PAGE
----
"Yes, Madam" might not have a critical consensus on Rotten Tomatoes, but general audiences have given it a fresh score, and it was an important film early in the career of Michelle Yeoh. After small roles in "The Owl vs. Bumbo" and "Twinkle Twinkle Lucky Stars" — which was her first time working with the legendary Jackie Chan — "Yes, Madam" was Michelle Yeoh's first starring role. It proved to be a breakout performance, and the film helped rocket her to stardom in the Hong Kong film scene.

The story of "Yes, Madam" found Michelle Yeoh teaming up with American martial arts world champion Cynthia Rothrock, who plays a Scotland Yard inspector, to investigate a murder case that lands them in violent conflict with the Chinese Triad gang. The director of "Yes, Madam," Corey Yuen, is another Hong Kong action legend who splits his time between acting and the roles of director, action coordinator, and fight choreographer. Yuen was also in the director's chair for action classics like "Dragons Forever," "The Legend," and even the English-language "The Transporter."

"Yes, Madam" put Michelle Yeoh on the map as an action star within the Hong Kong film industry and helped lead her to more starring action roles in the future.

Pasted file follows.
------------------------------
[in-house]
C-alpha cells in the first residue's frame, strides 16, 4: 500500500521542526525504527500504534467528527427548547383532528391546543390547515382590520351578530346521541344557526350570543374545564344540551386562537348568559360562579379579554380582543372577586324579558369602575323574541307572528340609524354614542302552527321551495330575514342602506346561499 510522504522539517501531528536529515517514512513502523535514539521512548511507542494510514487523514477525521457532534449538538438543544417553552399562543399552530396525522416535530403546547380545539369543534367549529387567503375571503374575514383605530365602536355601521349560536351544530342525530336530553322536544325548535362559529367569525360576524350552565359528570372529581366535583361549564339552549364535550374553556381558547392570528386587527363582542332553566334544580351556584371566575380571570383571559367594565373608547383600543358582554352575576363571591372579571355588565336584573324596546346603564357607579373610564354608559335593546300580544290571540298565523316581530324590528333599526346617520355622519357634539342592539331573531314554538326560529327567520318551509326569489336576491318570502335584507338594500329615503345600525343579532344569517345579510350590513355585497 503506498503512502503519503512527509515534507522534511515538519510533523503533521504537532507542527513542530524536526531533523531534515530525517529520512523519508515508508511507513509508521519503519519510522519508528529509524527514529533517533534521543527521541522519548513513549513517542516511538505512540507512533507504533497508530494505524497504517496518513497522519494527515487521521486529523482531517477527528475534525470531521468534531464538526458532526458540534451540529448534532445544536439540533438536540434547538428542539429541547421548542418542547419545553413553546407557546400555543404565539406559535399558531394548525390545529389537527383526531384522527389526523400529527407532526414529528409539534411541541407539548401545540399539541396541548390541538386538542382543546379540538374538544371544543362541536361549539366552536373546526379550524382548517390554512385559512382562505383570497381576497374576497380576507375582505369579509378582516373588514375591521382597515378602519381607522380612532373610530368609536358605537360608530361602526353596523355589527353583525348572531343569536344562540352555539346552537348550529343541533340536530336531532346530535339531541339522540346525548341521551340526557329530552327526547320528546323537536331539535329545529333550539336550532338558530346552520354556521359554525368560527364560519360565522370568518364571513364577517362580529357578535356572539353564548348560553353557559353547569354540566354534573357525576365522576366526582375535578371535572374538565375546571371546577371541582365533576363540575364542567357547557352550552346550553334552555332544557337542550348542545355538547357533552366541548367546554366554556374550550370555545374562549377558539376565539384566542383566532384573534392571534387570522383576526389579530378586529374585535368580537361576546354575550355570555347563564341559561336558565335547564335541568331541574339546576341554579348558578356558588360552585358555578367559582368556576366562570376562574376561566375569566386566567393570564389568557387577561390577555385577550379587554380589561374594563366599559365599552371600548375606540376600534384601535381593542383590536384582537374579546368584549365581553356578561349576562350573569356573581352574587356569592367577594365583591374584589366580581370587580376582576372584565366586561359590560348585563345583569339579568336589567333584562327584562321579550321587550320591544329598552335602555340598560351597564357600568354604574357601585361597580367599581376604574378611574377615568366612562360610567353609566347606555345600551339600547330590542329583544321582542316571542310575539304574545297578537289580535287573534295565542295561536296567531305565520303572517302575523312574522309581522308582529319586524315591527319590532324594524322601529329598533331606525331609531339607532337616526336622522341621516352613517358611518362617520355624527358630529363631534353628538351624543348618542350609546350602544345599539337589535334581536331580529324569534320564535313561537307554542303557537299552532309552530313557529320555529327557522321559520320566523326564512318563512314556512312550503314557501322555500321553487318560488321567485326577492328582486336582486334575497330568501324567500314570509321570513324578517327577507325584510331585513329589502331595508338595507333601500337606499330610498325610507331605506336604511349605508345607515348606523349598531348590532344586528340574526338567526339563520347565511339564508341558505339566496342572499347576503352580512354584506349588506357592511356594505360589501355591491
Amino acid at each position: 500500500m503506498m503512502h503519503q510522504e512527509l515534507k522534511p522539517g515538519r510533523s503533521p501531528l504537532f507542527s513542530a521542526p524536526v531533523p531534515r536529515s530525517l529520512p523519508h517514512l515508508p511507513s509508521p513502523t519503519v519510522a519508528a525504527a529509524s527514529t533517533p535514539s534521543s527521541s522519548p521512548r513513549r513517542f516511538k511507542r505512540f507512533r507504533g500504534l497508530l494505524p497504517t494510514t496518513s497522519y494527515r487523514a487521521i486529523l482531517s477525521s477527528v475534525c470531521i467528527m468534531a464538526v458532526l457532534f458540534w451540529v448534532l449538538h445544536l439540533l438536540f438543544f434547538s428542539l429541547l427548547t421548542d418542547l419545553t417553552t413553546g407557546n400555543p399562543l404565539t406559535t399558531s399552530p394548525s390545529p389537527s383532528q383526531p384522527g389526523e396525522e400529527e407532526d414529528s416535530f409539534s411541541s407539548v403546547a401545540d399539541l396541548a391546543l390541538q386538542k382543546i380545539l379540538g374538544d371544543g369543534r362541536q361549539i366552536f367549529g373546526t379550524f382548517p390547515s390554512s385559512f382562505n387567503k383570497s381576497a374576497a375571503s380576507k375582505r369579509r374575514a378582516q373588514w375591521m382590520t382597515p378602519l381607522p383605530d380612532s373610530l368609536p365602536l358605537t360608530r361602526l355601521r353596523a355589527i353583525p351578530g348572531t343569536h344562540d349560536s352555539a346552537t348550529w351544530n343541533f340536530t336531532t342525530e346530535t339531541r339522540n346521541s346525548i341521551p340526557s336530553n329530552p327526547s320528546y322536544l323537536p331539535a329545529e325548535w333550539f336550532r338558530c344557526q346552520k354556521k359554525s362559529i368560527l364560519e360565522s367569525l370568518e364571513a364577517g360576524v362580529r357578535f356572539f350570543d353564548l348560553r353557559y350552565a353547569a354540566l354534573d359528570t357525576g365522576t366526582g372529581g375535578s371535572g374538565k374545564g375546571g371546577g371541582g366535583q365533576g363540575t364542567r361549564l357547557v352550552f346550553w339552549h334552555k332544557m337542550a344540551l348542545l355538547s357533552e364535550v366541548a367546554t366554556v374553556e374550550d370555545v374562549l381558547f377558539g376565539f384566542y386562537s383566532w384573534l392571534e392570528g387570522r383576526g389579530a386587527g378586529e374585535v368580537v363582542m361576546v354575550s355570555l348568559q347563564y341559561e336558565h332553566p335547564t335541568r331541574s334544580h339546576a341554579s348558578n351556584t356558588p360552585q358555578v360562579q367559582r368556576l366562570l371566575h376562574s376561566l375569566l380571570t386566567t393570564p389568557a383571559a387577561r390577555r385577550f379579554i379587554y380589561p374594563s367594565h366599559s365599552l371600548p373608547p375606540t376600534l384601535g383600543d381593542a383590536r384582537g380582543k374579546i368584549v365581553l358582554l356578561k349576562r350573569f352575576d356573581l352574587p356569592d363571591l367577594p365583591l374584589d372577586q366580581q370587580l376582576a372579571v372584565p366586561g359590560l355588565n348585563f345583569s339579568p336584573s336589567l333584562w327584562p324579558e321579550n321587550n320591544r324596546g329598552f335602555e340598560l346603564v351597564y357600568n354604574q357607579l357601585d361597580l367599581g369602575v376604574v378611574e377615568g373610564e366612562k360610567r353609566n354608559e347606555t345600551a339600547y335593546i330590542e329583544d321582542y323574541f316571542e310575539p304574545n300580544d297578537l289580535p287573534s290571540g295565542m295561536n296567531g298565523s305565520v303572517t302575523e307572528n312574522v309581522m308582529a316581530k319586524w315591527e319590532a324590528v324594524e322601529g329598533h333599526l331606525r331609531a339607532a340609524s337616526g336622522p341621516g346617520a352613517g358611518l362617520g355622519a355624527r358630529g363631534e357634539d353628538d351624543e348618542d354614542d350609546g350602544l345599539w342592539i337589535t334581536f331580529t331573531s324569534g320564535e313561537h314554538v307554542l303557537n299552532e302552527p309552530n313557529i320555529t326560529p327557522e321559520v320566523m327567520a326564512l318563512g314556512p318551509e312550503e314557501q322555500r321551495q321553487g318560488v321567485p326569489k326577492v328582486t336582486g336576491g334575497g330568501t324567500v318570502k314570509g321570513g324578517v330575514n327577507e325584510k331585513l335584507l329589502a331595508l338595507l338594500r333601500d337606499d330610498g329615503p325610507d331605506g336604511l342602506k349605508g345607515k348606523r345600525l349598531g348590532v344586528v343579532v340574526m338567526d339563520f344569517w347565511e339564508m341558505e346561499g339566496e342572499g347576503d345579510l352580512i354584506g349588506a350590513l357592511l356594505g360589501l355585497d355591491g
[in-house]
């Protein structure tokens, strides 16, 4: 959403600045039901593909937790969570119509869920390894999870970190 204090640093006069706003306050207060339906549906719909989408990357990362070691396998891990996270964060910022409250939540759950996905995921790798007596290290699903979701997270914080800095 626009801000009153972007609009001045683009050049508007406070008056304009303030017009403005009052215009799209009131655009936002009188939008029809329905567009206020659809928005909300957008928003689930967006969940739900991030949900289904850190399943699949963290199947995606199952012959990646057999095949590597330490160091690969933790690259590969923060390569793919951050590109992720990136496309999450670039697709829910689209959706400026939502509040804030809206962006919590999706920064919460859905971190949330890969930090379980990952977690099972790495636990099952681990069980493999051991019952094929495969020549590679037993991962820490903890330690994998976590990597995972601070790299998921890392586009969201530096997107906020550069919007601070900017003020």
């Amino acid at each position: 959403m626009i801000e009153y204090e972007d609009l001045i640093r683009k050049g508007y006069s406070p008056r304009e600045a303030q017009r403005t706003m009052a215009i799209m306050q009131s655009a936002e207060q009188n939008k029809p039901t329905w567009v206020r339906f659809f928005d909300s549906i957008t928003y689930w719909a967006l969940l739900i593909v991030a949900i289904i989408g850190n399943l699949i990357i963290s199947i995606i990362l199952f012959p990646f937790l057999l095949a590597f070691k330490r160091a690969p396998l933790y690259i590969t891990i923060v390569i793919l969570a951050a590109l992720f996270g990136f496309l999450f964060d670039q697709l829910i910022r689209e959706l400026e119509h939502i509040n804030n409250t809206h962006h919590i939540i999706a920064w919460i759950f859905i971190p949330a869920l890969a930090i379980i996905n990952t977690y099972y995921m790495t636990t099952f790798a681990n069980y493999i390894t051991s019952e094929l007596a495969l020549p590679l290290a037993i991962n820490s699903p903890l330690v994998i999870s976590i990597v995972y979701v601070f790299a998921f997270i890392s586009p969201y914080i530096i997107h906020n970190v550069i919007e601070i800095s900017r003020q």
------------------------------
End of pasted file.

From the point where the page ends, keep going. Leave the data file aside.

15. True Legend

"True Legend" is a Wuxia film from 2010 set in 1860s China during the Qing dynasty. Vincent Zhao stars as a wealthy retired general who attempts to open a martial arts school, but is stabbed in the back by his adopted brother, played by Andy On, and is left on the brink of death. Michelle Yeoh plays the doctor who patches him up and takes him in while he trains for vengeance.

The story is a re-telling and semi-prequel to the classic legend of the King of Beggars, a figure who has been brought to the big screen numerous times over the years, perhaps most famously in the Gordan Chan film "King of Beggars," starring Stephen Chow. The movie caused a bit of a stir amongst kung fu fans for being the first modern Hong Kong martial arts movie released in 3D. "True Legend" was also highly anticipated as the first film directed by Hong Kong action master Yuen Woo-Ping since "Tai Chi II" was released 14 years earlier. Critics on Rotten Tomatoes found enough to enjoy in the film's action sequences to give it a fresh score, even though the visual effects and 3D were often more of a hindrance than a benefit.

14. Reign of Assassins

Set in ancient China, "Reign of Assassins" is an action revenge tale full of swordplay. Michelle Yeoh stars as Drizzle, a former assassin turned humble shopkeeper who is forced back into a life of violence when old figures from her destructive past return seeking the remains of a Buddhist Monk, which are thought to contain a supernatural power. Rather than hand over the remains, Drizzle is determined to give them a proper burial, much to the chagrin of her former associates.